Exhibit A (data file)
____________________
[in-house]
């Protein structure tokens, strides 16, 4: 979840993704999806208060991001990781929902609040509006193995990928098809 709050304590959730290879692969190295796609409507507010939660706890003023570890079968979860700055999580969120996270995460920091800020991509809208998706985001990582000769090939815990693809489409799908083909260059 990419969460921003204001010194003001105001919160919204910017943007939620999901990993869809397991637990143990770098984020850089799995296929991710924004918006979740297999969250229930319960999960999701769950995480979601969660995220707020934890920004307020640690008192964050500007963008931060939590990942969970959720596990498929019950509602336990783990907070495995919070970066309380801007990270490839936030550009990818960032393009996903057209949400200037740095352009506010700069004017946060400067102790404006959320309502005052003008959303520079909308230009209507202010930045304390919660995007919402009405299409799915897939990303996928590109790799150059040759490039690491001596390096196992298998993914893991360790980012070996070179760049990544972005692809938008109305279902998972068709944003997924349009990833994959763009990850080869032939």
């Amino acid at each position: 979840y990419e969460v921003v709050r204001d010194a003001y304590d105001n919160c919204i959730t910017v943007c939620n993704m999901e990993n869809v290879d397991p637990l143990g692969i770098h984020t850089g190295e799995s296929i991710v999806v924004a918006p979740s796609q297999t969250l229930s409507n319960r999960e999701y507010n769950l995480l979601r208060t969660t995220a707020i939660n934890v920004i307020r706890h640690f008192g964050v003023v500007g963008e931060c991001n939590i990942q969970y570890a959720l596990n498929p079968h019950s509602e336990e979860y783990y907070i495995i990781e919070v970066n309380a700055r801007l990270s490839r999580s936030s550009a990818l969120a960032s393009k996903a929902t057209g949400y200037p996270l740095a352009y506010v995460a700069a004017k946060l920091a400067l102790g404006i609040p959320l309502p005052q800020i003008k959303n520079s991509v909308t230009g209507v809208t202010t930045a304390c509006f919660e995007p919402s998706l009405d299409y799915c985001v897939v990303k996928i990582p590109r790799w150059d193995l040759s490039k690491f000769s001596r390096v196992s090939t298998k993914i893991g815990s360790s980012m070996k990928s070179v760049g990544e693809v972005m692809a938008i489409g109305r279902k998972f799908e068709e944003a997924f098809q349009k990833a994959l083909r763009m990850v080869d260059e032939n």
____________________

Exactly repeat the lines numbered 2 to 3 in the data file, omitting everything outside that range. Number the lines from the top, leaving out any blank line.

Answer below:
């Protein structure tokens, strides 16, 4: 979840993704999806208060991001990781929902609040509006193995990928098809 709050304590959730290879692969190295796609409507507010939660706890003023570890079968979860700055999580969120996270995460920091800020991509809208998706985001990582000769090939815990693809489409799908083909260059 990419969460921003204001010194003001105001919160919204910017943007939620999901990993869809397991637990143990770098984020850089799995296929991710924004918006979740297999969250229930319960999960999701769950995480979601969660995220707020934890920004307020640690008192964050500007963008931060939590990942969970959720596990498929019950509602336990783990907070495995919070970066309380801007990270490839936030550009990818960032393009996903057209949400200037740095352009506010700069004017946060400067102790404006959320309502005052003008959303520079909308230009209507202010930045304390919660995007919402009405299409799915897939990303996928590109790799150059040759490039690491001596390096196992298998993914893991360790980012070996070179760049990544972005692809938008109305279902998972068709944003997924349009990833994959763009990850080869032939």
């Amino acid at each position: 979840y990419e969460v921003v709050r204001d010194a003001y304590d105001n919160c919204i959730t910017v943007c939620n993704m999901e990993n869809v290879d397991p637990l143990g692969i770098h984020t850089g190295e799995s296929i991710v999806v924004a918006p979740s796609q297999t969250l229930s409507n319960r999960e999701y507010n769950l995480l979601r208060t969660t995220a707020i939660n934890v920004i307020r706890h640690f008192g964050v003023v500007g963008e931060c991001n939590i990942q969970y570890a959720l596990n498929p079968h019950s509602e336990e979860y783990y907070i495995i990781e919070v970066n309380a700055r801007l990270s490839r999580s936030s550009a990818l969120a960032s393009k996903a929902t057209g949400y200037p996270l740095a352009y506010v995460a700069a004017k946060l920091a400067l102790g404006i609040p959320l309502p005052q800020i003008k959303n520079s991509v909308t230009g209507v809208t202010t930045a304390c509006f919660e995007p919402s998706l009405d299409y799915c985001v897939v990303k996928i990582p590109r790799w150059d193995l040759s490039k690491f000769s001596r390096v196992s090939t298998k993914i893991g815990s360790s980012m070996k990928s070179v760049g990544e693809v972005m692809a938008i489409g109305r279902k998972f799908e068709e944003a997924f098809q349009k990833a994959l083909r763009m990850v080869d260059e032939n």